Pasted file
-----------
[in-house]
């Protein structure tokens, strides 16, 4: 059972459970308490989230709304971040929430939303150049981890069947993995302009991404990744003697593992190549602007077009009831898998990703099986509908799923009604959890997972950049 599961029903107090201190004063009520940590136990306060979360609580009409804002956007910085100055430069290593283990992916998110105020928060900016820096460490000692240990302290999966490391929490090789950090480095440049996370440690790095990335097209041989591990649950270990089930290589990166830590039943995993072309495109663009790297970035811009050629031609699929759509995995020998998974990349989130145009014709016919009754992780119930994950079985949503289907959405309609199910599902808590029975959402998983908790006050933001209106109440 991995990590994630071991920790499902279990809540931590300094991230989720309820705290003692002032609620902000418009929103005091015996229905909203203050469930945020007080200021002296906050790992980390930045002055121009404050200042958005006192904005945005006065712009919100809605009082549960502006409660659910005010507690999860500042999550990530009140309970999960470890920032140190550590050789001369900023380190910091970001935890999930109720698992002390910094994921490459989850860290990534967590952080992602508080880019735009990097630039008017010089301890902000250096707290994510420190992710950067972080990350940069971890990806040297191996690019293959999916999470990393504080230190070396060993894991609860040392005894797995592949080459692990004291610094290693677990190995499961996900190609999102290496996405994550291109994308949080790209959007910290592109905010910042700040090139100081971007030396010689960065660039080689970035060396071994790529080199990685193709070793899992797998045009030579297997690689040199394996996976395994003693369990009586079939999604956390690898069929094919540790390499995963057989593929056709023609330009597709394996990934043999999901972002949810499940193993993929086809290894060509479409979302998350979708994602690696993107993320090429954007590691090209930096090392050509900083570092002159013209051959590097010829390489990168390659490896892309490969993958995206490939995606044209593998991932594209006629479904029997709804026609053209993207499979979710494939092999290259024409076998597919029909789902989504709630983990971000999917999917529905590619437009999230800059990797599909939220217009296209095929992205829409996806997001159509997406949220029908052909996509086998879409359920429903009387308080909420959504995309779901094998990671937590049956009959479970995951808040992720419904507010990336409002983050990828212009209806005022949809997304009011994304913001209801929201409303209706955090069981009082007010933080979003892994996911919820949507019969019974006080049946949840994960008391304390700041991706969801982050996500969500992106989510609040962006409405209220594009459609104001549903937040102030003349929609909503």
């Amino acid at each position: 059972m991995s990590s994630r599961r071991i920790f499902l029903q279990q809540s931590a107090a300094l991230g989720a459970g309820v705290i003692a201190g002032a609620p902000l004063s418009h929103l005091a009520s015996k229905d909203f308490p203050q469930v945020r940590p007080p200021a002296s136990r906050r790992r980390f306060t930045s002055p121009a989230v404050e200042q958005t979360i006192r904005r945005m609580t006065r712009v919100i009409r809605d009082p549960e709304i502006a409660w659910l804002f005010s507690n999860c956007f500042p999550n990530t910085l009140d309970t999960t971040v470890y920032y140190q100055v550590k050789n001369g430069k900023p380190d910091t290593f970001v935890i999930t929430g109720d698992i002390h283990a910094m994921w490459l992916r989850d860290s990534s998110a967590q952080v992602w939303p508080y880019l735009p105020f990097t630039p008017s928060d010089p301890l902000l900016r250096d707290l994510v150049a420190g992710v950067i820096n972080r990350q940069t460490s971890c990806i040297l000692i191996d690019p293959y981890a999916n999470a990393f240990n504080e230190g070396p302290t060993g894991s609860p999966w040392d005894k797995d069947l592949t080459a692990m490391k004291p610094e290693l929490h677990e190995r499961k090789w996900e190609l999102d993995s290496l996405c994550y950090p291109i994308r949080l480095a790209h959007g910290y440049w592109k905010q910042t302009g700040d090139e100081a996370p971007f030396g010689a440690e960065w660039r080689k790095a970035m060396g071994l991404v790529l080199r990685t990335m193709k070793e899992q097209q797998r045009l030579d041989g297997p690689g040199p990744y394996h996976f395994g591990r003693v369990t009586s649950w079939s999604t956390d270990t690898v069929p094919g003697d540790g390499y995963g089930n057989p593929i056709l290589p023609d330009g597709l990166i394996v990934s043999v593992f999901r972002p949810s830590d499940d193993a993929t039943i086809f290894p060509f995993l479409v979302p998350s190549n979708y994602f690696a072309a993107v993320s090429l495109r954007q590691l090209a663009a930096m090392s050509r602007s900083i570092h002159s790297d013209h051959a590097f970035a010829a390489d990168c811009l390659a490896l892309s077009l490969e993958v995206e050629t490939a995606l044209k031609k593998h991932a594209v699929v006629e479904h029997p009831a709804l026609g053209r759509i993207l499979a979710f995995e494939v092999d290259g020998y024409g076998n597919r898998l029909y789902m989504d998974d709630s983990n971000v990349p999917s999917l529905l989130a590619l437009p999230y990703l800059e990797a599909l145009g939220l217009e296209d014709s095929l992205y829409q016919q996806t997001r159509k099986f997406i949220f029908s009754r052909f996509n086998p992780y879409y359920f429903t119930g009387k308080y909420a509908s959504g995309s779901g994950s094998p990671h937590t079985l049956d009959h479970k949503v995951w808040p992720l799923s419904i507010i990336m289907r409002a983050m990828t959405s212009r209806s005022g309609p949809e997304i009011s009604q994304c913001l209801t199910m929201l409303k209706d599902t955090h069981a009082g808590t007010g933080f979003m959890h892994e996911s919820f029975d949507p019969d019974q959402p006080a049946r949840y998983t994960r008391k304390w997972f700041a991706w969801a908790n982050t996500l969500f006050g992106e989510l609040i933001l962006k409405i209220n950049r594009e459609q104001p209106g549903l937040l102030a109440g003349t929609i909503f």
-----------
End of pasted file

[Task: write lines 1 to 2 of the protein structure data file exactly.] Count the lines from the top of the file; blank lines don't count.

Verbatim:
[in-house]
């Protein structure tokens, strides 16, 4: 059972459970308490989230709304971040929430939303150049981890069947993995302009991404990744003697593992190549602007077009009831898998990703099986509908799923009604959890997972950049 599961029903107090201190004063009520940590136990306060979360609580009409804002956007910085100055430069290593283990992916998110105020928060900016820096460490000692240990302290999966490391929490090789950090480095440049996370440690790095990335097209041989591990649950270990089930290589990166830590039943995993072309495109663009790297970035811009050629031609699929759509995995020998998974990349989130145009014709016919009754992780119930994950079985949503289907959405309609199910599902808590029975959402998983908790006050933001209106109440 991995990590994630071991920790499902279990809540931590300094991230989720309820705290003692002032609620902000418009929103005091015996229905909203203050469930945020007080200021002296906050790992980390930045002055121009404050200042958005006192904005945005006065712009919100809605009082549960502006409660659910005010507690999860500042999550990530009140309970999960470890920032140190550590050789001369900023380190910091970001935890999930109720698992002390910094994921490459989850860290990534967590952080992602508080880019735009990097630039008017010089301890902000250096707290994510420190992710950067972080990350940069971890990806040297191996690019293959999916999470990393504080230190070396060993894991609860040392005894797995592949080459692990004291610094290693677990190995499961996900190609999102290496996405994550291109994308949080790209959007910290592109905010910042700040090139100081971007030396010689960065660039080689970035060396071994790529080199990685193709070793899992797998045009030579297997690689040199394996996976395994003693369990009586079939999604956390690898069929094919540790390499995963057989593929056709023609330009597709394996990934043999999901972002949810499940193993993929086809290894060509479409979302998350979708994602690696993107993320090429954007590691090209930096090392050509900083570092002159013209051959590097010829390489990168390659490896892309490969993958995206490939995606044209593998991932594209006629479904029997709804026609053209993207499979979710494939092999290259024409076998597919029909789902989504709630983990971000999917999917529905590619437009999230800059990797599909939220217009296209095929992205829409996806997001159509997406949220029908052909996509086998879409359920429903009387308080909420959504995309779901094998990671937590049956009959479970995951808040992720419904507010990336409002983050990828212009209806005022949809997304009011994304913001209801929201409303209706955090069981009082007010933080979003892994996911919820949507019969019974006080049946949840994960008391304390700041991706969801982050996500969500992106989510609040962006409405209220594009459609104001549903937040102030003349929609909503």